As the term ‘reverse thinking’ itself suggests, instead of adopting the logical, normal manner of looking at a challenge, you reverse it and think about opposite ideas. For example: ‘how can I double my fan base?’ can change into ‘how do I make sure I have no fans at all?’ You may notice that the majority of participants would find it easier to produce ideas for the ‘negative challenge’ simply because it is much more fun. However, don’t spend too much time on the reverse idea-generation – about 10 to 15 wrong ideas is fine. After one session is over, you can either continue in the reverse idea atmosphere with a new challenge or else do the reversal once more to make it stronger. An example for the latter is “I am never going to update any of my social networks” changing into “I am going to always update all of my social networks.”
12. Questioning Assumptions
The majority of industries have an orthodoxy – unspoken but deeply-held beliefs that everyone stands by for getting things done. Sadly, they fail to realise that by questioning assumptions at every step of service or product development, they can actually enable the birth of fresh possibilities and ideas.
Here’s one workshop idea for questioning assumptions: The participants should start by settling on the framework for the creative challenge. After this, they should produce 20 to 30 assumptions (irrespective of whether they are true or false). The next step is to select several assumptions from the many generated, and utilize them as idea triggers and thought starters to engender fresh ideas.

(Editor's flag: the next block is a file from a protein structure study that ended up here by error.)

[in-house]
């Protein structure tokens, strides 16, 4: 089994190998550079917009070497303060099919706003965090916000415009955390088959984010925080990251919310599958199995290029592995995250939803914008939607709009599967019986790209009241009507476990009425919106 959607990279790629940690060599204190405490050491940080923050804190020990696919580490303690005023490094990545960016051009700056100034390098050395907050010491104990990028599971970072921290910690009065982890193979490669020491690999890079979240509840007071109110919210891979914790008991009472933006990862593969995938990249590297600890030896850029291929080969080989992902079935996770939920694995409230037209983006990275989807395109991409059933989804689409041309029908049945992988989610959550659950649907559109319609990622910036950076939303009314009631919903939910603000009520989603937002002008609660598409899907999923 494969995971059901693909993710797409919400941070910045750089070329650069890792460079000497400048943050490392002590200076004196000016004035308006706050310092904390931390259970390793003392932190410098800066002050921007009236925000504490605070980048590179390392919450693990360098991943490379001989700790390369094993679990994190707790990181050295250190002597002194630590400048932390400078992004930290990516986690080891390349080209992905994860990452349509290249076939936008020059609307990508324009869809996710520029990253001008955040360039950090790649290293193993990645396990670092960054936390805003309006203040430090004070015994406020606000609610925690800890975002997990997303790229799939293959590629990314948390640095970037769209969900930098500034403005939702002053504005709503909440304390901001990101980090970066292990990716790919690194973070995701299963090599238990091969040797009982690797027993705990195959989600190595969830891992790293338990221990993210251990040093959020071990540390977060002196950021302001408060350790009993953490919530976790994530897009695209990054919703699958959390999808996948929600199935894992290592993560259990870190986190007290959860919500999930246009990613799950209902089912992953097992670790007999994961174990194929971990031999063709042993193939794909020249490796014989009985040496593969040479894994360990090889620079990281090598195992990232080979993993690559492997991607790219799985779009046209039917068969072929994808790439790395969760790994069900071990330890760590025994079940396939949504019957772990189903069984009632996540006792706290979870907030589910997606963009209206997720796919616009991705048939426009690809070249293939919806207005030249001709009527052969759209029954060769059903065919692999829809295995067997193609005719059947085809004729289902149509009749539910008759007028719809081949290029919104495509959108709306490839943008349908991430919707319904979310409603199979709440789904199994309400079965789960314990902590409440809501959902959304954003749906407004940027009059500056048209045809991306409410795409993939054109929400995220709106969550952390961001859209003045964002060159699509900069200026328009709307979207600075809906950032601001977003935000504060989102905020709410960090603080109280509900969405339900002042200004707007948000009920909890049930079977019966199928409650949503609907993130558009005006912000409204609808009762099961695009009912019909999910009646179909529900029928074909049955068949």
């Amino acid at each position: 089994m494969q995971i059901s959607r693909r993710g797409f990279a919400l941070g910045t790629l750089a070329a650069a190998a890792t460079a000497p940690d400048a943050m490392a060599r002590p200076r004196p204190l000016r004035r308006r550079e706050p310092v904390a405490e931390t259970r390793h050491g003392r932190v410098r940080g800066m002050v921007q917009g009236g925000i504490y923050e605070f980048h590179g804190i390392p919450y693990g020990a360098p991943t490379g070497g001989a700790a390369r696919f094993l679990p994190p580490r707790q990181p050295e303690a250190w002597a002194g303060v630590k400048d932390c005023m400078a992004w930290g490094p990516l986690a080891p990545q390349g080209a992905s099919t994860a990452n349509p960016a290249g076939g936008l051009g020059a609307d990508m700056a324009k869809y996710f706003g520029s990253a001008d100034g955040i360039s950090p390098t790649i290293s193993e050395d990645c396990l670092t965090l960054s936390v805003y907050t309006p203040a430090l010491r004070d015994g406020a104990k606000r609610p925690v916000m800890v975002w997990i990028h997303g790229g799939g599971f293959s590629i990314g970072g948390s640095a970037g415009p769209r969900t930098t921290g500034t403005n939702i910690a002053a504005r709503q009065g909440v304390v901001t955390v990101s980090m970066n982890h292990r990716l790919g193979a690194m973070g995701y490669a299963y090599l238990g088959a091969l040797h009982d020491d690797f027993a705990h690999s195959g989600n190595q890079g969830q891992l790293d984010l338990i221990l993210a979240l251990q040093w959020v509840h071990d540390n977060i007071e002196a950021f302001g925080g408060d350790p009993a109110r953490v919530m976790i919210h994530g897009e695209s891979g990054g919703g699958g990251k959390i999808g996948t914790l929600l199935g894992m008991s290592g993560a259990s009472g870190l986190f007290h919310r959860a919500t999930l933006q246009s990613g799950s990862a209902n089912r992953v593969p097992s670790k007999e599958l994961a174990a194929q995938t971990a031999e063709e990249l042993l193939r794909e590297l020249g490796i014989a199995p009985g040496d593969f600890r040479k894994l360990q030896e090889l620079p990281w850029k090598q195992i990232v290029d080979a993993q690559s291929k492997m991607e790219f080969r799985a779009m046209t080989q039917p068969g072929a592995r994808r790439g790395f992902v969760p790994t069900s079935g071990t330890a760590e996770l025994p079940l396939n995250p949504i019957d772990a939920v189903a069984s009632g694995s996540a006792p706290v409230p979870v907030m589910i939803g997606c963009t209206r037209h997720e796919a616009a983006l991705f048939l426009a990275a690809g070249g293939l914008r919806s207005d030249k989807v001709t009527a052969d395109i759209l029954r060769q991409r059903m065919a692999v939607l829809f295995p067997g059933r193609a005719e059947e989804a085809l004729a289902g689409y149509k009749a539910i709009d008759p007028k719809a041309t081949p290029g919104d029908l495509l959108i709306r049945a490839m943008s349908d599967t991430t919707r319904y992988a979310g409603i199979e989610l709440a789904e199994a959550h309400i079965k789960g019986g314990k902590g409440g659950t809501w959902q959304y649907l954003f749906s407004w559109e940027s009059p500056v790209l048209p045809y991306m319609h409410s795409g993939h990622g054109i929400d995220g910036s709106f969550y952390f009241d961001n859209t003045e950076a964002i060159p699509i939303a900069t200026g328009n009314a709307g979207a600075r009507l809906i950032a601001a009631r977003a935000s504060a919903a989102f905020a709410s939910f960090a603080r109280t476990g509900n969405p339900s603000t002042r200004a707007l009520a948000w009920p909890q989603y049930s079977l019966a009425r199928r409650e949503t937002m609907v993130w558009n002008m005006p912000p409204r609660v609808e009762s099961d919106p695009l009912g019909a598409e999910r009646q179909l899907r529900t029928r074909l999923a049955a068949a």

Brainwriting is easy. Instead of asking the participants to shout out ideas, they are told to pen down their ideas pertaining to a specific problem or question on sheets of paper, for a small number of minutes. After that, each participant can pass their ideas over to someone else. This someone else reads the ideas on the paper and adds some new ones. Following another few minutes, the individual participants are again made to pass their papers to someone else and so the process continues. After about 15 minutes, you or someone else can collect the sheets from them and post them for instant discussion.
If employees only hang around with colleagues and friends, they could find themselves in a thinking rut. Let them utilise all those LinkedIn connections to begin some fantastic conversations. Refreshing perspectives will assist with bringing out new thinking and probably, one or two lightning bolts. Socialising in the context of ideation can also be about talking to others on topics that have nothing whatsoever to do with the present problem.
This technique can be begun by asking for the unattainable and then brainstorming ideas to make it or at least an approximation of it, a reality. Start by making the wishes tangible. There should be collaboration among the members of the team to produce 20 to 30 wishes pertaining to your business. Everyone’s imagination should be encouraged to run wild – the more bizarre the idea, the better. There should be no restrictions on thinking.
The next step is concentrating on a number of these unattainable wishes and utilizing them as creative stimuli to trigger ideas that are new but more practical. Getting the team to challenge the problem from diverse perspectives (imagine how a person from another planet or from another industry or profession would view it) or reflect on it. This type of role playing assists with moving away from conventional thinking patterns to see fresh possibilities.
As the term indicates, collaboration is about two or more people joining hands in working for a common goal. Designers frequently work in groups and engage in collaborative creation in the course of the whole creative process.
Ideation is Key to Business Success
Conventional idea generation is long gone and it is time to embrace fun and innovative ideation techniques. You must approach ideation with an open mind, expect resistance from employees or clients, but ensure there is constant positivity and a safe place to develop ideas.